"It's funny how our enemies never change: in WWII they recited Mein Kampf while shoving people into gas chambers, and during most of my professional life they shot you in the back of the head while quoting Marx and Engels. And now they misuse the Qur'an: same people, different books."

(comment on this)

Wednesday, November 29th, 2006
6:20 am - But For Your Flesh-Eating Pleasure...
Zombies? .... Gettin' ARRESTED?!

FIrst off, looking at the mugshots, I can tell I'm hanging out with the wrong Sternbergs. Cause none of them have dreads. That'd definately inhance my Sternberg experience, sweet red accent wall or not.

Secondly, Marie Katyanne Kibbe. I just don't know what to so. She kinda looks like that girl that somehow got into the party, and no one bothers to kick her out cause she's standing really quietly in the corner, not making a fuss.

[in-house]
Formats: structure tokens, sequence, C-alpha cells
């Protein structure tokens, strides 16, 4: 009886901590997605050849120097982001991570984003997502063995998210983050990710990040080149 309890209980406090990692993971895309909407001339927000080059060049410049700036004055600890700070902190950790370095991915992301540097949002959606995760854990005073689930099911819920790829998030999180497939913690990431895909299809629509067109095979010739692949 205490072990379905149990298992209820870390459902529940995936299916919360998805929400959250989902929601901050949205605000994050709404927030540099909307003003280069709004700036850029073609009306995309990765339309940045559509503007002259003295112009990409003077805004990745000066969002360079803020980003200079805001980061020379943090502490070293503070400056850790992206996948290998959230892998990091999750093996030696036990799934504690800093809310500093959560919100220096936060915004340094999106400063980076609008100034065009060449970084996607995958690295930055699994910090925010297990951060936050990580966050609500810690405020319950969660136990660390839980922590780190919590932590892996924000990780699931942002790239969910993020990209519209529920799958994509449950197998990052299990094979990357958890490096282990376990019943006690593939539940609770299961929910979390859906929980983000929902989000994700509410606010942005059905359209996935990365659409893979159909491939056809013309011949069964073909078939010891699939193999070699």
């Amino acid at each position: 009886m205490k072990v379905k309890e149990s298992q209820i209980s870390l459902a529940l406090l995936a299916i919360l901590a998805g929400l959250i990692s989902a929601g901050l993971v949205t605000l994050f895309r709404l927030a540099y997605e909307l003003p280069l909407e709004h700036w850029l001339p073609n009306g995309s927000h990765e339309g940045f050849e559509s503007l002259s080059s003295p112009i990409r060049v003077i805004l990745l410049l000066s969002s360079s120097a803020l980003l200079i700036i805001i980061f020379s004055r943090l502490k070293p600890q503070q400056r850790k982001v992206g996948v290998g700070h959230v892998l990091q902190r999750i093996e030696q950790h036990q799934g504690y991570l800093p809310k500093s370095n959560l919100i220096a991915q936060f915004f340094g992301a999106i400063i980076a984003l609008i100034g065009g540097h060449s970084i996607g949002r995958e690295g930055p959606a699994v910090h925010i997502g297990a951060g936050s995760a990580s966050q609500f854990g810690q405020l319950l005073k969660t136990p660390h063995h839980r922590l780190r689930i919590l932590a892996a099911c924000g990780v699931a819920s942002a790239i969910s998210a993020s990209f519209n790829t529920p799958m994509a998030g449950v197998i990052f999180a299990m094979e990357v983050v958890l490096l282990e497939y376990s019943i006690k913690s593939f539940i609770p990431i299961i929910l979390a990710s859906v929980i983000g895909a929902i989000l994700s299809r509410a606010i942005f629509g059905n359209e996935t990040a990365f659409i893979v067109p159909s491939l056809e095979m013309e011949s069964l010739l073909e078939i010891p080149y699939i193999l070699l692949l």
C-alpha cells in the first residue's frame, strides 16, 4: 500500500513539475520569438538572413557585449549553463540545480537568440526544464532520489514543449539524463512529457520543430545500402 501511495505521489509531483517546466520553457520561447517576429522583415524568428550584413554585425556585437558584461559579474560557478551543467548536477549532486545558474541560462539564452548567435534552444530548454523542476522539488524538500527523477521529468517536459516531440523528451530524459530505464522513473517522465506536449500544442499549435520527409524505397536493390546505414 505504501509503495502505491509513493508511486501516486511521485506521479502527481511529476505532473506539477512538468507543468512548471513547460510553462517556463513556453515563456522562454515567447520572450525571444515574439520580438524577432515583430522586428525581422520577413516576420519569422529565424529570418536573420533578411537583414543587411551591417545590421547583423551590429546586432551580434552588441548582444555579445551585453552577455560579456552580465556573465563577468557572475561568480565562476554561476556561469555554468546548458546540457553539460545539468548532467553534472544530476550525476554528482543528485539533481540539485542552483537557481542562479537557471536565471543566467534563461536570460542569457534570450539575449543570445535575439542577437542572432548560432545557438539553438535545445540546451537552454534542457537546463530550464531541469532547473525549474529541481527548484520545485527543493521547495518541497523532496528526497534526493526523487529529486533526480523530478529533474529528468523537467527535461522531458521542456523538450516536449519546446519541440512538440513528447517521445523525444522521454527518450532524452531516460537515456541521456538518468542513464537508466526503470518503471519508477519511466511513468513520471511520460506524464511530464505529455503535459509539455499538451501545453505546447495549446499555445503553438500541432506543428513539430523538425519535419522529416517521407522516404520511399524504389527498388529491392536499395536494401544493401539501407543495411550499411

I WISH I was just saying that because she is the only one without some crude "zombie makeup" effect going on, but that has almost NOTHING to do with it.

(comment on this)

6:15 am - The Update That Wasn't
So I saw The Fountain a few days ago. And somewhere along the way I've managed to not succeed in nabbing myself the hella swank soundtrack. I DID end up picking three CD's (Rasputina's A Radical Recital, a random Killers CD [trying to feel out if I really like them or just like "Somebody Told Me"], and the re-release of The Nightmare Before Christmas with Marilyn Manson, Fiona Apple, and...*sigh* Panic! At the Disco! performing stuff for a bonus track...that sigh was because Panic!'s track WASN'T bad).

But more to the point, I can't seem to write anything. Because Aggro1 is the best fucking DJ ever to live, and remixed three songs I really REALLY dislike (ok...I HATE two of them, and the third has just never wow'd me).

The songs?

"Curl" by the Sneaker Pimps (never made me go wow, from what I remember).


"London Bridge" by Fergie.

And "Sexyback" by Justin Timberlake.